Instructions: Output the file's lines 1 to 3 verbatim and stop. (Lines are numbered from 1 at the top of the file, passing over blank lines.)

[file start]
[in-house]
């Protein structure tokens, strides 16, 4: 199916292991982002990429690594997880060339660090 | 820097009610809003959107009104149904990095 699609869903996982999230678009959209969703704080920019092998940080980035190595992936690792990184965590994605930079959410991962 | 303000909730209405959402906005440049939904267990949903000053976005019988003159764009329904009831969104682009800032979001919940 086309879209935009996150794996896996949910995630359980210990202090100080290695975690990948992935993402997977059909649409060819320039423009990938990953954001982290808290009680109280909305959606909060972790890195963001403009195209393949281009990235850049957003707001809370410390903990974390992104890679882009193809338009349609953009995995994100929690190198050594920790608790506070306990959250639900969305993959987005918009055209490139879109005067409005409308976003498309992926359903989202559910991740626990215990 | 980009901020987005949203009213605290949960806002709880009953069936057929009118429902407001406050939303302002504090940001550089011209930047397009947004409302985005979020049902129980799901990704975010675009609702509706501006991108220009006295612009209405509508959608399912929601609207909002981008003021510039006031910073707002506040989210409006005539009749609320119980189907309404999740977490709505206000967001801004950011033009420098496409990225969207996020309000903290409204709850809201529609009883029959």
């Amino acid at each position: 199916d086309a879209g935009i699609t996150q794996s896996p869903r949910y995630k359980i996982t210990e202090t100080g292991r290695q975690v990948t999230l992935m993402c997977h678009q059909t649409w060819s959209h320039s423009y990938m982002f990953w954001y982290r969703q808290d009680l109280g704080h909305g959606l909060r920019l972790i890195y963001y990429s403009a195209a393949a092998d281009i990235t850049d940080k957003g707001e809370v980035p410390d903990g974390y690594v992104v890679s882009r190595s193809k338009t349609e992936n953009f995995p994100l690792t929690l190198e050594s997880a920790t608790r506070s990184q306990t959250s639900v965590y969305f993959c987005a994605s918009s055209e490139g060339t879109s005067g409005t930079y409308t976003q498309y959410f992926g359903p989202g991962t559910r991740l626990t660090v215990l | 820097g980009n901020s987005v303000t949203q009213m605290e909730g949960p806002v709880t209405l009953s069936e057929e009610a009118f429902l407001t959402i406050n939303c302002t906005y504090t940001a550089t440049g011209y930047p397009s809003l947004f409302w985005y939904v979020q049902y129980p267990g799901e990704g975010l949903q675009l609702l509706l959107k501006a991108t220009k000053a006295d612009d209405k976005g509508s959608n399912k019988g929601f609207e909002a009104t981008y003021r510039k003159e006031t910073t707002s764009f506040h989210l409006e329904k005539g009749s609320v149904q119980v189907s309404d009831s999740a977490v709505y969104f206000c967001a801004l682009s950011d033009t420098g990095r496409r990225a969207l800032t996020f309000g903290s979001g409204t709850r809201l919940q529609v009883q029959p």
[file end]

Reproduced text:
[in-house]
């Protein structure tokens, strides 16, 4: 199916292991982002990429690594997880060339660090 | 820097009610809003959107009104149904990095 699609869903996982999230678009959209969703704080920019092998940080980035190595992936690792990184965590994605930079959410991962 | 303000909730209405959402906005440049939904267990949903000053976005019988003159764009329904009831969104682009800032979001919940 086309879209935009996150794996896996949910995630359980210990202090100080290695975690990948992935993402997977059909649409060819320039423009990938990953954001982290808290009680109280909305959606909060972790890195963001403009195209393949281009990235850049957003707001809370410390903990974390992104890679882009193809338009349609953009995995994100929690190198050594920790608790506070306990959250639900969305993959987005918009055209490139879109005067409005409308976003498309992926359903989202559910991740626990215990 | 980009901020987005949203009213605290949960806002709880009953069936057929009118429902407001406050939303302002504090940001550089011209930047397009947004409302985005979020049902129980799901990704975010675009609702509706501006991108220009006295612009209405509508959608399912929601609207909002981008003021510039006031910073707002506040989210409006005539009749609320119980189907309404999740977490709505206000967001801004950011033009420098496409990225969207996020309000903290409204709850809201529609009883029959």
């Amino acid at each position: 199916d086309a879209g935009i699609t996150q794996s896996p869903r949910y995630k359980i996982t210990e202090t100080g292991r290695q975690v990948t999230l992935m993402c997977h678009q059909t649409w060819s959209h320039s423009y990938m982002f990953w954001y982290r969703q808290d009680l109280g704080h909305g959606l909060r920019l972790i890195y963001y990429s403009a195209a393949a092998d281009i990235t850049d940080k957003g707001e809370v980035p410390d903990g974390y690594v992104v890679s882009r190595s193809k338009t349609e992936n953009f995995p994100l690792t929690l190198e050594s997880a920790t608790r506070s990184q306990t959250s639900v965590y969305f993959c987005a994605s918009s055209e490139g060339t879109s005067g409005t930079y409308t976003q498309y959410f992926g359903p989202g991962t559910r991740l626990t660090v215990l | 820097g980009n901020s987005v303000t949203q009213m605290e909730g949960p806002v709880t209405l009953s069936e057929e009610a009118f429902l407001t959402i406050n939303c302002t906005y504090t940001a550089t440049g011209y930047p397009s809003l947004f409302w985005y939904v979020q049902y129980p267990g799901e990704g975010l949903q675009l609702l509706l959107k501006a991108t220009k000053a006295d612009d209405k976005g509508s959608n399912k019988g929601f609207e909002a009104t981008y003021r510039k003159e006031t910073t707002s764009f506040h989210l409006e329904k005539g009749s609320v149904q119980v189907s309404d009831s999740a977490v709505y969104f206000c967001a801004l682009s950011d033009t420098g990095r496409r990225a969207l800032t996020f309000g903290s979001g409204t709850r809201l919940q529609v009883q029959p």